Since its inception in 1991, the Airline Quality Rating has been the hallmark in airline ranking by looking at all aspects of hospitality, comfort, and timeliness. The report is co-authored by Dr. Dean Headley a professor at Wichita State University and Embry-Riddle Aeronautical University professor Dr. Brent Bowen.
“Virgin has great policies, they’re pretty much on time… they’re a great system,” says Dr. Dean Headley, one of the study’s co-authors. “But I suspect as they grow and and their system becomes more complex, they’ll face more challenges.”
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Virgin Airlines beats JetBlue
For the second year in a row Virgin Airlines beat out JetBlue Airways Corporation (NASDAQ:JBLU) for the top spot, while third saw a newcomer in Hawaiian Airlines. Delta maintained its place at the number four spot, which is somewhat surprising. It held that spot for a second year after its merger with Northwest Airlines, surprising Dr. Bowen. He explained that when large airlines merge a decline in customer satisfaction generally follows.
“It’s scientifically proven whenever you combine two large airlines, especially two average performing airlines you get one worse performing airline,” says Bowen. However, “a former merged legacy carrier has bucked that trend… I think what this is saying is if management wants to make it happen, and wants to turn it around and knows the right formula, they can do it.”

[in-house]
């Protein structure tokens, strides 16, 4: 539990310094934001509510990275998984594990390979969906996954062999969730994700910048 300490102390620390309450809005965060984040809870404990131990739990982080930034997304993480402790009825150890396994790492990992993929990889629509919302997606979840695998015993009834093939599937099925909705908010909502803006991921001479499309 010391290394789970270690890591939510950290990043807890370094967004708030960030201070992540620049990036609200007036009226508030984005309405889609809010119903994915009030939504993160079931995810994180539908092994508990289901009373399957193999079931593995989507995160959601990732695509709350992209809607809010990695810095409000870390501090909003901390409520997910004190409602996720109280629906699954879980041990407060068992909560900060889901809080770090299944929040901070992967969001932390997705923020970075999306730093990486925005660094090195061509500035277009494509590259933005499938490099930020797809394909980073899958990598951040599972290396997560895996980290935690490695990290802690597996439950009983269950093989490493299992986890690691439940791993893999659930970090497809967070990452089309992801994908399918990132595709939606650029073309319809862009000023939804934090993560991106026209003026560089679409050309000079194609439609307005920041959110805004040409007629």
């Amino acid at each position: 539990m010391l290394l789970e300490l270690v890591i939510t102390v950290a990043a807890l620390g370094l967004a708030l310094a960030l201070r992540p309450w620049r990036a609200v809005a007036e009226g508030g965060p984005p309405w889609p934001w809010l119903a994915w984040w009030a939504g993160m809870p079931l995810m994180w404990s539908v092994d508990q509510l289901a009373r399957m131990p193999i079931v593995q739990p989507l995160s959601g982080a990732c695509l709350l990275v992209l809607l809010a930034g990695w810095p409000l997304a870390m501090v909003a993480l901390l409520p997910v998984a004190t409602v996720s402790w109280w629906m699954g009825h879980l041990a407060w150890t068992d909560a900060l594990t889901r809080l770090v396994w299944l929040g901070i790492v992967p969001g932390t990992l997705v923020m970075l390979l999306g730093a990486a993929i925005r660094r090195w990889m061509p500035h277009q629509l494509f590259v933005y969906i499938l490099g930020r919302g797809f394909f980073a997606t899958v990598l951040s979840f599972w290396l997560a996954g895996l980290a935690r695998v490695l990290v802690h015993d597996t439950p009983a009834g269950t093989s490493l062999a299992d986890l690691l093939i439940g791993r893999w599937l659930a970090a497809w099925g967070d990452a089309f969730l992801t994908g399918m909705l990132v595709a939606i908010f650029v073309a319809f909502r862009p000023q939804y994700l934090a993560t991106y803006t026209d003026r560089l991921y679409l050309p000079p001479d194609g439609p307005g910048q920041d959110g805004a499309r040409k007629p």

Virgin Airlines came in high at 1.28 customer complaints per 100,000 passengers compared to the industry standard 1.13. This, however, may simply show that full-price carriers by nature elicit more complaints given their pricing and higher expectations.
This year’s dog house is occupied by fifteenth-ranked American Eagle, which came in well below average in all four measured criteria; 72.1% on-time arrivals, 1.14 denied boardings per 10,000 passengers, 5.90 mishandled bags per 1,000 passengers, and 1.7 customer complaints per 100,000 passengers.
Why bother complaining?
It appears that those that fly regularly just can’t be asked to complain at the rate they once did. Why prolong a terrible experience by spending hours on the phone reliving it?
“Either consolidation didn’t have as huge an impact on customers as we thought it would,” says Headley, “Or people just gave up and said, ‘It’s going to be messy, live with it.’ They may have turned into more cynical consumers.”
Either way, today’s report is a huge boost for Virgin which showed that last year’s report wasn’t simply a flash in the pan.